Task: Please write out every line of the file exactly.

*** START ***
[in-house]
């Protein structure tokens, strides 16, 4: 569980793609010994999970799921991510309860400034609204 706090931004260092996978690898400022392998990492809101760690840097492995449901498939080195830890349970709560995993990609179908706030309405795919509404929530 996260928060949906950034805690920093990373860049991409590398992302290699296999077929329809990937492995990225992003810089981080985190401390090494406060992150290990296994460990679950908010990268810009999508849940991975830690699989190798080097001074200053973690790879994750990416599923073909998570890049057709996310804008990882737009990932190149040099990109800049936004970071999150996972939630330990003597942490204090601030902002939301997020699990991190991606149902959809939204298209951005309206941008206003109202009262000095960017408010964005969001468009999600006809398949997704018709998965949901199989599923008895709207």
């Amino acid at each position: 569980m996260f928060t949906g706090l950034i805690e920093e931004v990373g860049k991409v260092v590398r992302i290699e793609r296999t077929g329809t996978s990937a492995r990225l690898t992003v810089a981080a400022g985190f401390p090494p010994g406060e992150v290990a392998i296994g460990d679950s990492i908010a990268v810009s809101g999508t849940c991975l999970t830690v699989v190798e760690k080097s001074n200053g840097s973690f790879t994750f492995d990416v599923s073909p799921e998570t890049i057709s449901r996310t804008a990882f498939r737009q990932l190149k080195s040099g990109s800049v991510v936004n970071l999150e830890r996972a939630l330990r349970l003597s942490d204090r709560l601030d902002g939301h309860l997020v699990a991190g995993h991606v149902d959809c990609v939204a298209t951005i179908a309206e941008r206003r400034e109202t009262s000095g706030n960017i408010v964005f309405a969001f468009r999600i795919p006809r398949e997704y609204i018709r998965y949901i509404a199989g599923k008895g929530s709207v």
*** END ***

[in-house]
């Protein structure tokens, strides 16, 4: 569980793609010994999970799921991510309860400034609204 706090931004260092996978690898400022392998990492809101760690840097492995449901498939080195830890349970709560995993990609179908706030309405795919509404929530 996260928060949906950034805690920093990373860049991409590398992302290699296999077929329809990937492995990225992003810089981080985190401390090494406060992150290990296994460990679950908010990268810009999508849940991975830690699989190798080097001074200053973690790879994750990416599923073909998570890049057709996310804008990882737009990932190149040099990109800049936004970071999150996972939630330990003597942490204090601030902002939301997020699990991190991606149902959809939204298209951005309206941008206003109202009262000095960017408010964005969001468009999600006809398949997704018709998965949901199989599923008895709207």
């Amino acid at each position: 569980m996260f928060t949906g706090l950034i805690e920093e931004v990373g860049k991409v260092v590398r992302i290699e793609r296999t077929g329809t996978s990937a492995r990225l690898t992003v810089a981080a400022g985190f401390p090494p010994g406060e992150v290990a392998i296994g460990d679950s990492i908010a990268v810009s809101g999508t849940c991975l999970t830690v699989v190798e760690k080097s001074n200053g840097s973690f790879t994750f492995d990416v599923s073909p799921e998570t890049i057709s449901r996310t804008a990882f498939r737009q990932l190149k080195s040099g990109s800049v991510v936004n970071l999150e830890r996972a939630l330990r349970l003597s942490d204090r709560l601030d902002g939301h309860l997020v699990a991190g995993h991606v149902d959809c990609v939204a298209t951005i179908a309206e941008r206003r400034e109202t009262s000095g706030n960017i408010v964005f309405a969001f468009r999600i795919p006809r398949e997704y609204i018709r998965y949901i509404a199989g599923k008895g929530s709207v």